The Santa Clara County Board of Supervisors Tuesday voted unanimously to consider options for the acquisition of the Lehigh Cement Plant and Quarry property in unincorporated Cupertino.
The acquisition of the property, either from a willing seller or by use of eminent domain, would accelerate the closure and restoration of the property, and allow for a more community-focused consideration of how the land should be used in the future, according to a statement from Supervisor Joe Simitian, who sponsored the action.
The cement plant and quarry are part of the Lehigh property, which encompasses 3,510 acres, 2,656 of which are in unincorporated Santa Clara County. The remaining land is within the cities of Cupertino and Palo Alto.
The county has land-use oversight over the quarry where activities take place pursuant to a reclamation plan approved by the Board of Supervisors in 2012, and by a vested rights decision made by the board in 2011.
At Simitian’s behest, the board directed the county to report within 90 days on the options for the acquisition and financing of the Lehigh property, along with a discussion of advantages or disadvantages associated with the various financing options.
“We have an opportunity to sit down at the table and say let’s chart a future that ultimately on some kind of a timeline involves the cessation of operations there and public acquisition,” said Simitian, who represents Los Altos, Los Altos Hills, Cupertino, and other cities near the site.
Although the hills outside the City of Cupertino have been mined for limestone since the early 1900s, and the Lehigh cement plant has been operational since 1939, this heavy industry is now located adjacent to residential neighborhoods, creating ongoing environmental, health, and safety challenges.
Now is the time to envision and consider other possibilities that are both in the interest of the public and fair to the property owner, said Simitian. He cited these reasons:
- Numerous complaints and violations have been reported at the site, suggesting incompatibility of uses;
- There is also a likelihood that Lehigh will submit a new or revised application for continued and expanded activity at the site;
- The recent restoration of the former Dumbarton Quarry in the East Bay into a park and camping facility demonstrates that reclamation and conversion of such a site can be accomplished.
“We know this is doable,” said Simitian in a statement. “Just within the last year or so, we’ve seen the Dumbarton Quarry transform in a way that’s extraordinary. It, too, was once a great, big hole in the ground. And today, it is providing affordable recreation for working- and middle-class folks. There’s a future here we can and should chart for the Lehigh site.”
There have been repeated calls for closure over the years, but such proposals faced resistance from Lehigh’s owners, who have a financial interest in maintaining operations at the site.
“In making this proposal I am mindful of the fact that our County anticipates the possibility of an application to amend the current Reclamation Plan,” said Simitian. In 2019, Lehigh submitted such application, but its review has been put on hold, first because funds to process the application were not forthcoming, and more recently because Lehigh has indicated it plans to revise the application.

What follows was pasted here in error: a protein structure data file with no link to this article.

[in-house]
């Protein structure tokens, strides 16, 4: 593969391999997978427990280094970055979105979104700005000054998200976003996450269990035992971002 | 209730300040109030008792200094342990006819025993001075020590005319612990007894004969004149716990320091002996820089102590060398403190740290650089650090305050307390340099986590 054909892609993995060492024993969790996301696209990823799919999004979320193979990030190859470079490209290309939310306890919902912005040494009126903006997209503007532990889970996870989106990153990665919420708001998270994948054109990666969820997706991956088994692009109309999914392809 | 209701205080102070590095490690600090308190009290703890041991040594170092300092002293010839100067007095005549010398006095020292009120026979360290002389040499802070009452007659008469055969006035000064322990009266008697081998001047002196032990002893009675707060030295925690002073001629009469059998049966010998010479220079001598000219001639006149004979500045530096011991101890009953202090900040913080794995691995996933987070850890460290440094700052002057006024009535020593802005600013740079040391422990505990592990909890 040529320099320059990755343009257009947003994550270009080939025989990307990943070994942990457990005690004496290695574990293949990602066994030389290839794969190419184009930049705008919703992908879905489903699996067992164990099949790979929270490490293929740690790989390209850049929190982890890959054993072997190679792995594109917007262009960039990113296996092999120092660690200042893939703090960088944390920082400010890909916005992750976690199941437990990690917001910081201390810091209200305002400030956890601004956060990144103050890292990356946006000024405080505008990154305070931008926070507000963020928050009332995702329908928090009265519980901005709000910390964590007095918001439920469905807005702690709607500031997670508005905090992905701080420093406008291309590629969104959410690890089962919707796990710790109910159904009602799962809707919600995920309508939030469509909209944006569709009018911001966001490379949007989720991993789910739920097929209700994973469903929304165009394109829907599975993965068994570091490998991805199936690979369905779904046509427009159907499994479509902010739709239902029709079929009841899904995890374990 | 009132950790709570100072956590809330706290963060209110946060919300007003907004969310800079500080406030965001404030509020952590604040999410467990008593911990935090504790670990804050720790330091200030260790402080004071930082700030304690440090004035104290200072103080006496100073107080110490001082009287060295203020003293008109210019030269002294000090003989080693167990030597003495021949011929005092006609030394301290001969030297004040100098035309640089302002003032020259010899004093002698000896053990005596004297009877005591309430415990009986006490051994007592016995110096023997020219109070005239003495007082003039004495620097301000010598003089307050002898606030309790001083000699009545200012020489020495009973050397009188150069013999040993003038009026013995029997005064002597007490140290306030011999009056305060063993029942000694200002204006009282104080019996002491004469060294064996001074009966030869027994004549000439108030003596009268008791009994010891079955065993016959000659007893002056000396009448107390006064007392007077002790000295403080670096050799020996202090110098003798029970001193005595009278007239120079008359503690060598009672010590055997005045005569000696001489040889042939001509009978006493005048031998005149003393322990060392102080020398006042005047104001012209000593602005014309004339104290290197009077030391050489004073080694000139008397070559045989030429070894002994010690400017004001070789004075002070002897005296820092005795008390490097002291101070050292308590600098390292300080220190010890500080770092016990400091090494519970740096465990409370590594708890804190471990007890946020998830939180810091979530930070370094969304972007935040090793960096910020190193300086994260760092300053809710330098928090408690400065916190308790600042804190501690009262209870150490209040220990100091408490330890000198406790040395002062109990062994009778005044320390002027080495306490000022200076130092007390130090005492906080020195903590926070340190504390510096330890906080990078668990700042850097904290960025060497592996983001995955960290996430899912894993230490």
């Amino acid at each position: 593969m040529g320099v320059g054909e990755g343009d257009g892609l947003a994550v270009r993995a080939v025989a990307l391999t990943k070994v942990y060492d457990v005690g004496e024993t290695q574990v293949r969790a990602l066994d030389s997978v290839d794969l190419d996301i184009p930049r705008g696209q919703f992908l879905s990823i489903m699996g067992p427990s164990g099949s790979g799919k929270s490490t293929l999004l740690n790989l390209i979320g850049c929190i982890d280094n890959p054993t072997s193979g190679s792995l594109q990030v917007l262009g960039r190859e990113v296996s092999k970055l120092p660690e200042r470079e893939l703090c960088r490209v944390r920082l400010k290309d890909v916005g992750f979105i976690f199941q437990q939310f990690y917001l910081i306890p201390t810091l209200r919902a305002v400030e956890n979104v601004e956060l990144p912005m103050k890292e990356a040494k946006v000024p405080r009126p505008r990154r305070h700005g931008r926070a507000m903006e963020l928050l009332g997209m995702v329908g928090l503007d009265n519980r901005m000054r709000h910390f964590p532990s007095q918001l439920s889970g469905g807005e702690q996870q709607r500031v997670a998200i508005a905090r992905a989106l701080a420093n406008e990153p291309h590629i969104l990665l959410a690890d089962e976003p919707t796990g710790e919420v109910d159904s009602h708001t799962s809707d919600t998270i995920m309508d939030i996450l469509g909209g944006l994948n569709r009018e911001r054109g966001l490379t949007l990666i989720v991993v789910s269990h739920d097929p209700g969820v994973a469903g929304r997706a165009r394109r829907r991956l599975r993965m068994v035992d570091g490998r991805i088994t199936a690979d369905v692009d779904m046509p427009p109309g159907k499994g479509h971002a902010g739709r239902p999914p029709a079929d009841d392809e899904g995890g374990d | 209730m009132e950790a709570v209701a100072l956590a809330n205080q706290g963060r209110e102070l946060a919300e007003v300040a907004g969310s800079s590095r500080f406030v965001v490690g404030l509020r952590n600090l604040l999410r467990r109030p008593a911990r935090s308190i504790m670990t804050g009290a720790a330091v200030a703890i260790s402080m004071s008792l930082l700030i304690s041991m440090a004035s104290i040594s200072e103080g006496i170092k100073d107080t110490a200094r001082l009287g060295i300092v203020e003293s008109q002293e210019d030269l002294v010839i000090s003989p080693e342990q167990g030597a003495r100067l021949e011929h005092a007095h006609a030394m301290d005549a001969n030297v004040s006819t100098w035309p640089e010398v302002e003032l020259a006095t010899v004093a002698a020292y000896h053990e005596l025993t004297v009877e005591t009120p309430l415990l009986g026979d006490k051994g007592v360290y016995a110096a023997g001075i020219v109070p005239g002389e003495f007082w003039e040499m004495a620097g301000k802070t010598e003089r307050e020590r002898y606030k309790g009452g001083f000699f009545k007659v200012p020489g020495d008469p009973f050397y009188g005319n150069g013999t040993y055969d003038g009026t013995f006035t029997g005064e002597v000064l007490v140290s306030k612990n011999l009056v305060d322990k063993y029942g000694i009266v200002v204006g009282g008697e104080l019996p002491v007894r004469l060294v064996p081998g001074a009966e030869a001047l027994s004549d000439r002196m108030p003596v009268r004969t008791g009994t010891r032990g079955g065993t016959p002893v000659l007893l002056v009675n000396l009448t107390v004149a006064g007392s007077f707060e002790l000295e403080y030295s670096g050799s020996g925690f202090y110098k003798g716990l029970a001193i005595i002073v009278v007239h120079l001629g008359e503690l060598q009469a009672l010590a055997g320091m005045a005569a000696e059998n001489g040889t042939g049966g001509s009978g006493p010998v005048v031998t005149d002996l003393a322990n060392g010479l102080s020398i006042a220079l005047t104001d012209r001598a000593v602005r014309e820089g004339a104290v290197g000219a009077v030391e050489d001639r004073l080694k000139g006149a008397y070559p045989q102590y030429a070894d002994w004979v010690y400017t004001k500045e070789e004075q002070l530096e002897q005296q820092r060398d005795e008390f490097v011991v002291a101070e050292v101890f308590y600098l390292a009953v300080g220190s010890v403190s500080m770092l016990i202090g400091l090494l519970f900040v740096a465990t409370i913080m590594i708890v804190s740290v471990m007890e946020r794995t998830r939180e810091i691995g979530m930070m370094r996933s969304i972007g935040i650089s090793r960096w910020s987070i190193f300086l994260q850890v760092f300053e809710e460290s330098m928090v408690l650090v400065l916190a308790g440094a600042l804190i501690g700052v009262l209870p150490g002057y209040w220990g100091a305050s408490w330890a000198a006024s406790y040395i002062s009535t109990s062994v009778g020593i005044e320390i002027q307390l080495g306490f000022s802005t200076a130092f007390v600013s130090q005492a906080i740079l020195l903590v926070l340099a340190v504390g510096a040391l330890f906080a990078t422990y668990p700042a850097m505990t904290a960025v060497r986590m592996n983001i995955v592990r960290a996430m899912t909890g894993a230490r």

Concerned that a fragmented regulatory system has resulted in the lack of transparency that exists around Lehigh’s operations, last month Simitian directed county staff to produce a 10-year record of violations involving Lehigh Cement Plant and Quarry going back to 2012 with the intent to provide more transparency and help clarify whether violations involving Lehigh’s facilities necessitate regulatory and/or legal action.
Simitian’s proposal calling for county acquisition got an immediate boost in the form of a joint press release by the mayors of Palo Alto, Sunnyvale, Los Altos, Los Altos Hills and Cupertino.
"Supervisor Simitian’s referral recognizes that dramatic changes in the County over the last 80 years, including increased understandings of the negative health impacts of the mining and the development of residential communities near the plant, warrant a reevaluation of the plant’s continued operation,” the mayors stated in their joint release. “His referral would allow the county and West Valley cities to consider how to transition to new land uses that would benefit the surrounding communities.”
Also going on the record in support of County acquisition were: Operating Engineers Local 3; Teamsters Local 853; Sierra Club; Midpeninsula Regional Open Space District; Guadalupe River Park Conservancy; Green Foothills; Santa Clara Valley Audubon Society; Greenbelt Alliance; South Bay Clean Creeks Coalition; Muwekma Ohlone Tribe of the San Francisco Bay Area; Mothers Out Front Silicon Valley; CLEAN South Bay; California Native Plant Society Santa Clara Valley Chapter; and Grassroots Ecology.
“Since the 1930s, when what is now the Lehigh quarry and cement plant opened, generations of residents have lost local habitat, experienced air and dust pollution, and lived with polluted water runoff from the property,” said Brian Schmidt, Legislative Advocacy Director at Green Foothills. “We welcome the rare opportunity to reverse this environmental destruction."
A community meeting will be held virtually on March 2 from 6:30 to 8:30pm to provide an update on the cement plant and quarry. Click here to register.